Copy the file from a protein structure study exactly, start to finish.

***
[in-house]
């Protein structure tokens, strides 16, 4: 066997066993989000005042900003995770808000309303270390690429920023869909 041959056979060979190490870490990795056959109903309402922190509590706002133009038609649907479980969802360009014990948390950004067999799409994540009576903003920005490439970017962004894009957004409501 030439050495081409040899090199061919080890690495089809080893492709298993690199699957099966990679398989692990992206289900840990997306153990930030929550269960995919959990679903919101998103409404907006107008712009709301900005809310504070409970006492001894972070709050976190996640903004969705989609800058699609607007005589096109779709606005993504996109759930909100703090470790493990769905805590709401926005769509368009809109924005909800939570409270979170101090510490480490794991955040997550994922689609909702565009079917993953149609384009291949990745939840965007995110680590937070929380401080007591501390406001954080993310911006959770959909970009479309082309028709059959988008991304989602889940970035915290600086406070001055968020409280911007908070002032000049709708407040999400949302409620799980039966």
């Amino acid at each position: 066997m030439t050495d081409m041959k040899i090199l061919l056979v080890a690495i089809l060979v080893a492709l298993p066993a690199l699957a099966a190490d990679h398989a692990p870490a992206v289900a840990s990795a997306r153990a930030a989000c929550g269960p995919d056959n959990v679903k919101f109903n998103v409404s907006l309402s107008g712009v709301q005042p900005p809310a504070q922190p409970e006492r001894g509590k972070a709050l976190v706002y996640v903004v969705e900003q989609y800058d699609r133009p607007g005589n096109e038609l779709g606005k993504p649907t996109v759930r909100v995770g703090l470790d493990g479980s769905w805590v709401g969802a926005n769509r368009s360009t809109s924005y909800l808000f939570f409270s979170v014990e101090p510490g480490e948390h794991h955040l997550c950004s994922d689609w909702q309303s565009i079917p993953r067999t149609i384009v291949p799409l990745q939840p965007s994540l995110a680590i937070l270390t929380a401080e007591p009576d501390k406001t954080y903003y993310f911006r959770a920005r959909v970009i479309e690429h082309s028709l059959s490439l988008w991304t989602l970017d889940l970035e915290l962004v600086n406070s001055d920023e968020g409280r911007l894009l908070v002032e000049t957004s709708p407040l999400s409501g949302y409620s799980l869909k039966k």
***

[in-house]
């Protein structure tokens, strides 16, 4: 066997066993989000005042900003995770808000309303270390690429920023869909 041959056979060979190490870490990795056959109903309402922190509590706002133009038609649907479980969802360009014990948390950004067999799409994540009576903003920005490439970017962004894009957004409501 030439050495081409040899090199061919080890690495089809080893492709298993690199699957099966990679398989692990992206289900840990997306153990930030929550269960995919959990679903919101998103409404907006107008712009709301900005809310504070409970006492001894972070709050976190996640903004969705989609800058699609607007005589096109779709606005993504996109759930909100703090470790493990769905805590709401926005769509368009809109924005909800939570409270979170101090510490480490794991955040997550994922689609909702565009079917993953149609384009291949990745939840965007995110680590937070929380401080007591501390406001954080993310911006959770959909970009479309082309028709059959988008991304989602889940970035915290600086406070001055968020409280911007908070002032000049709708407040999400949302409620799980039966």
């Amino acid at each position: 066997m030439t050495d081409m041959k040899i090199l061919l056979v080890a690495i089809l060979v080893a492709l298993p066993a690199l699957a099966a190490d990679h398989a692990p870490a992206v289900a840990s990795a997306r153990a930030a989000c929550g269960p995919d056959n959990v679903k919101f109903n998103v409404s907006l309402s107008g712009v709301q005042p900005p809310a504070q922190p409970e006492r001894g509590k972070a709050l976190v706002y996640v903004v969705e900003q989609y800058d699609r133009p607007g005589n096109e038609l779709g606005k993504p649907t996109v759930r909100v995770g703090l470790d493990g479980s769905w805590v709401g969802a926005n769509r368009s360009t809109s924005y909800l808000f939570f409270s979170v014990e101090p510490g480490e948390h794991h955040l997550c950004s994922d689609w909702q309303s565009i079917p993953r067999t149609i384009v291949p799409l990745q939840p965007s994540l995110a680590i937070l270390t929380a401080e007591p009576d501390k406001t954080y903003y993310f911006r959770a920005r959909v970009i479309e690429h082309s028709l059959s490439l988008w991304t989602l970017d889940l970035e915290l962004v600086n406070s001055d920023e968020g409280r911007l894009l908070v002032e000049t957004s709708p407040l999400s409501g949302y409620s799980l869909k039966k």